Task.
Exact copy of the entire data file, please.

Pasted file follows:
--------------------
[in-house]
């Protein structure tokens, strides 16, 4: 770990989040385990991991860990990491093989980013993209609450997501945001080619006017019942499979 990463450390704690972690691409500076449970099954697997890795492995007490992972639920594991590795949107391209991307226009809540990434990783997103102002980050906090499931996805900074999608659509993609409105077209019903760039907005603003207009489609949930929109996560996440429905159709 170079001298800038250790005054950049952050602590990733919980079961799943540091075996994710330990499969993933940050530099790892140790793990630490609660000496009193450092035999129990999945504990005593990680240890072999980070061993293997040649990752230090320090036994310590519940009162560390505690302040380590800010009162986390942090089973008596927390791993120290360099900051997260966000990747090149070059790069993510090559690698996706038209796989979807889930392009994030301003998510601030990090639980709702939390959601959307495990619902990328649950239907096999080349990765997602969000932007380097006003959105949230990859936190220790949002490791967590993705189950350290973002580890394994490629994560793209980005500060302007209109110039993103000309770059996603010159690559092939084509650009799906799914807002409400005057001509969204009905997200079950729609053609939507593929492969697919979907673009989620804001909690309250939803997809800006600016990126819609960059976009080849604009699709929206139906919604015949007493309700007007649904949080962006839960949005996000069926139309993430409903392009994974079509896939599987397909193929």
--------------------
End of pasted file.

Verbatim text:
[in-house]
């Protein structure tokens, strides 16, 4: 770990989040385990991991860990990491093989980013993209609450997501945001080619006017019942499979 990463450390704690972690691409500076449970099954697997890795492995007490992972639920594991590795949107391209991307226009809540990434990783997103102002980050906090499931996805900074999608659509993609409105077209019903760039907005603003207009489609949930929109996560996440429905159709 170079001298800038250790005054950049952050602590990733919980079961799943540091075996994710330990499969993933940050530099790892140790793990630490609660000496009193450092035999129990999945504990005593990680240890072999980070061993293997040649990752230090320090036994310590519940009162560390505690302040380590800010009162986390942090089973008596927390791993120290360099900051997260966000990747090149070059790069993510090559690698996706038209796989979807889930392009994030301003998510601030990090639980709702939390959601959307495990619902990328649950239907096999080349990765997602969000932007380097006003959105949230990859936190220790949002490791967590993705189950350290973002580890394994490629994560793209980005500060302007209109110039993103000309770059996603010159690559092939084509650009799906799914807002409400005057001509969204009905997200079950729609053609939507593929492969697919979907673009989620804001909690309250939803997809800006600016990126819609960059976009080849604009699709929206139906919604015949007493309700007007649904949080962006839960949005996000069926139309993430409903392009994974079509896939599987397909193929």